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Ronnie White was the coach of CSUF ice. I thought Connole ran a tough practice until I stepped onto the ice for the first time. The drills were complicated and the centers are always doing something different from the wingers. I never appreciated roller practice for what it was- warm up the tendys, maybe do some drills, a couple of situational plays, and a scrimmage. Not only was ice practice tougher on the mind and body, but I would trip over the blue line 5 times per practice. I could barely stop and definitely couldn’t transition. I single handedly funded the kangaroo court that year. Come time for the first game of the season, I was one of three healthy scratches. There was no such thing as a healthy scratch in roller, and I was bummed. But I stuck with it and sure enough, the next game I was a fourth line grinder. Playing a college roller hockey game was like going to battle, but every time we suited up for a college ice hockey game, we were going to war. Going to war with my brothers was something I had never experienced before. The dirty hits, the fights, the highest of highs, and the lowest of lows. I thought I was passionate about hockey before, but after two years with the ice team, I gained a higher level of insight into my own passion for hockey. I scored my first goal against Long Beach. Our team was injury prone, so while I was becoming a stronger skater, I also found myself moving up the lines. By the time we were headed to Conferences, I had made my way to the first line. The ACHA is filled with goons. I must have fought off a dozen injuries and multiple concussions. By trial and error, I learned how to play heads up hockey.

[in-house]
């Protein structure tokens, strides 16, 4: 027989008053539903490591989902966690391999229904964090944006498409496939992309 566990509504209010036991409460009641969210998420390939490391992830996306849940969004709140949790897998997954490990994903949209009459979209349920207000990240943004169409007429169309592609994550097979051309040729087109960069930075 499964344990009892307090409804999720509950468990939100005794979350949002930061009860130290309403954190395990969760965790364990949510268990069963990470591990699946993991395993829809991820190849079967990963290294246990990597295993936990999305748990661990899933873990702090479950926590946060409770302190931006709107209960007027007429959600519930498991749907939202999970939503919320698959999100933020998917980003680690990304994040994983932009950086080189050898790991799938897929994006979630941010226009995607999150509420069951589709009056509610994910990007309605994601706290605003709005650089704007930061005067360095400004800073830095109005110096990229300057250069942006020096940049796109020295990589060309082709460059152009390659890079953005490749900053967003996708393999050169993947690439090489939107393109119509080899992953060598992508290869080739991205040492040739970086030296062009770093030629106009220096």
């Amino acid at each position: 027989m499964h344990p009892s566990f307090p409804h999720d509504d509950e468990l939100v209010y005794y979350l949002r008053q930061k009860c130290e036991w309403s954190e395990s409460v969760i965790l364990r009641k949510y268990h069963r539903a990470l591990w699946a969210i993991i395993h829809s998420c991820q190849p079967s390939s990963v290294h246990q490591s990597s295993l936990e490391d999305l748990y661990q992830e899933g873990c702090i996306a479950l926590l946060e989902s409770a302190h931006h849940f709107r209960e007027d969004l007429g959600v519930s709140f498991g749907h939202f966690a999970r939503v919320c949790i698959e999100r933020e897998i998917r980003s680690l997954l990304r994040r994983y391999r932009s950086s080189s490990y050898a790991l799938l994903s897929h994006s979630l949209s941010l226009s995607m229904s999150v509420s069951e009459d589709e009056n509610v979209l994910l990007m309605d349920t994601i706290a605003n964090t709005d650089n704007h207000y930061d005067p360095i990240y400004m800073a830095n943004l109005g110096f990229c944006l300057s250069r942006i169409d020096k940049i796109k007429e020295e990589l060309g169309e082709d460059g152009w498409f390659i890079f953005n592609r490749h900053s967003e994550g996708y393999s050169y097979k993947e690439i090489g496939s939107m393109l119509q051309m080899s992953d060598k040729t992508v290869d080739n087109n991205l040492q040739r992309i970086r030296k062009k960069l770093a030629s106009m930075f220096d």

They documented my first ice goal, but called me Eric Perusse lol:

https://www.youtube.com/watch?v=4MDOw9fZOrw (3:00)